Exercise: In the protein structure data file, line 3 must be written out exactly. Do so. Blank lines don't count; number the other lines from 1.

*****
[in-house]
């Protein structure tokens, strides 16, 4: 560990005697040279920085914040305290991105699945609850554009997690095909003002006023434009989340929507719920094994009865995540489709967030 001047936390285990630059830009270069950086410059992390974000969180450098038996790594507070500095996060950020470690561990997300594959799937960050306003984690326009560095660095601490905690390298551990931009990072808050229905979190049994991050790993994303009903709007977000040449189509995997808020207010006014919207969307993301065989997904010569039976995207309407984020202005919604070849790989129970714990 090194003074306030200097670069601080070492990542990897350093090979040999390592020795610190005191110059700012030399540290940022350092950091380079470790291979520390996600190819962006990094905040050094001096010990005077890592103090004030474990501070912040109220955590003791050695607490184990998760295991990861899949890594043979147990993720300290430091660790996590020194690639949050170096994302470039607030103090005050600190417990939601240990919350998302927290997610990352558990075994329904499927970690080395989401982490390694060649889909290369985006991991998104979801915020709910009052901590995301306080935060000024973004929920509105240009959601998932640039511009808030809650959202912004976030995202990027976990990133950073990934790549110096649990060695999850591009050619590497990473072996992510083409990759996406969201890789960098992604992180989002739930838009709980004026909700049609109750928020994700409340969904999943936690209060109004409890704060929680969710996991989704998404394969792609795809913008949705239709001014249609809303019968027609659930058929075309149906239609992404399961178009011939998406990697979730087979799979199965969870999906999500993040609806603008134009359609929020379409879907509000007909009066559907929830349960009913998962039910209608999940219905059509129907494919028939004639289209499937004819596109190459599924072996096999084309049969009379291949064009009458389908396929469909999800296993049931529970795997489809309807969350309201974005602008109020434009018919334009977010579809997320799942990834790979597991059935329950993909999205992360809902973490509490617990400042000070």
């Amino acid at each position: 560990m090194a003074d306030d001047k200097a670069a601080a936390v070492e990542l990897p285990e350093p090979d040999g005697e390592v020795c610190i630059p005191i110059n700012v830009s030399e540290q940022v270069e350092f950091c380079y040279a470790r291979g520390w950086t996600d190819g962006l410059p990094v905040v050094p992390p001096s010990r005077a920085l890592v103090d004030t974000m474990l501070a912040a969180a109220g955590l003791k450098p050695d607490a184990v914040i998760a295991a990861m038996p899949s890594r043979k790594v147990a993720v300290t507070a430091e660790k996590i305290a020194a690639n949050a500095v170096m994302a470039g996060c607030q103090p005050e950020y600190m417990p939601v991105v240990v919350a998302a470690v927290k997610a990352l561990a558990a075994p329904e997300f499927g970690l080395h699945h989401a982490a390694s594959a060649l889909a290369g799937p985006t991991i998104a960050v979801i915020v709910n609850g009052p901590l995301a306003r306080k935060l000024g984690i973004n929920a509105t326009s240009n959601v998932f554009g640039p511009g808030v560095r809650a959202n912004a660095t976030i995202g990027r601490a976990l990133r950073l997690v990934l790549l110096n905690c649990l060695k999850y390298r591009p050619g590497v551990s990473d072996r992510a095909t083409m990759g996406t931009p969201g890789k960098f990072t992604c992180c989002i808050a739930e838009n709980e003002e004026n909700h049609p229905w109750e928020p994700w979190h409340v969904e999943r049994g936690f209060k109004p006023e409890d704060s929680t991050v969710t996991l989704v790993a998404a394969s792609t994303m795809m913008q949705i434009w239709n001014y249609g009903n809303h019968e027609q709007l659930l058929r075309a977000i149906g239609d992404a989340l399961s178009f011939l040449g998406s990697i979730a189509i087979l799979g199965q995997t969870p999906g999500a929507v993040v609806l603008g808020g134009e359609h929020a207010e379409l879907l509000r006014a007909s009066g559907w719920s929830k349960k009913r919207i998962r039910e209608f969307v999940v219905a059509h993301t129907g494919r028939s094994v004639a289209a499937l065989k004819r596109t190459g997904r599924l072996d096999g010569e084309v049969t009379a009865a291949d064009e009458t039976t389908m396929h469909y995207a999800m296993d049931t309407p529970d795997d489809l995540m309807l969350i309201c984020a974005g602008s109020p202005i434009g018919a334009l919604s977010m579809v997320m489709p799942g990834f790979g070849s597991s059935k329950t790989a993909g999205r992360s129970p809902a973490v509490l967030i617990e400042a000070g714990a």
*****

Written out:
């Amino acid at each position: 560990m090194a003074d306030d001047k200097a670069a601080a936390v070492e990542l990897p285990e350093p090979d040999g005697e390592v020795c610190i630059p005191i110059n700012v830009s030399e540290q940022v270069e350092f950091c380079y040279a470790r291979g520390w950086t996600d190819g962006l410059p990094v905040v050094p992390p001096s010990r005077a920085l890592v103090d004030t974000m474990l501070a912040a969180a109220g955590l003791k450098p050695d607490a184990v914040i998760a295991a990861m038996p899949s890594r043979k790594v147990a993720v300290t507070a430091e660790k996590i305290a020194a690639n949050a500095v170096m994302a470039g996060c607030q103090p005050e950020y600190m417990p939601v991105v240990v919350a998302a470690v927290k997610a990352l561990a558990a075994p329904e997300f499927g970690l080395h699945h989401a982490a390694s594959a060649l889909a290369g799937p985006t991991i998104a960050v979801i915020v709910n609850g009052p901590l995301a306003r306080k935060l000024g984690i973004n929920a509105t326009s240009n959601v998932f554009g640039p511009g808030v560095r809650a959202n912004a660095t976030i995202g990027r601490a976990l990133r950073l997690v990934l790549l110096n905690c649990l060695k999850y390298r591009p050619g590497v551990s990473d072996r992510a095909t083409m990759g996406t931009p969201g890789k960098f990072t992604c992180c989002i808050a739930e838009n709980e003002e004026n909700h049609p229905w109750e928020p994700w979190h409340v969904e999943r049994g936690f209060k109004p006023e409890d704060s929680t991050v969710t996991l989704v790993a998404a394969s792609t994303m795809m913008q949705i434009w239709n001014y249609g009903n809303h019968e027609q709007l659930l058929r075309a977000i149906g239609d992404a989340l399961s178009f011939l040449g998406s990697i979730a189509i087979l799979g199965q995997t969870p999906g999500a929507v993040v609806l603008g808020g134009e359609h929020a207010e379409l879907l509000r006014a007909s009066g559907w719920s929830k349960k009913r919207i998962r039910e209608f969307v999940v219905a059509h993301t129907g494919r028939s094994v004639a289209a499937l065989k004819r596109t190459g997904r599924l072996d096999g010569e084309v049969t009379a009865a291949d064009e009458t039976t389908m396929h469909y995207a999800m296993d049931t309407p529970d795997d489809l995540m309807l969350i309201c984020a974005g602008s109020p202005i434009g018919a334009l919604s977010m579809v997320m489709p799942g990834f790979g070849s597991s059935k329950t790989a993909g999205r992360s129970p809902a973490v509490l967030i617990e400042a000070g714990a």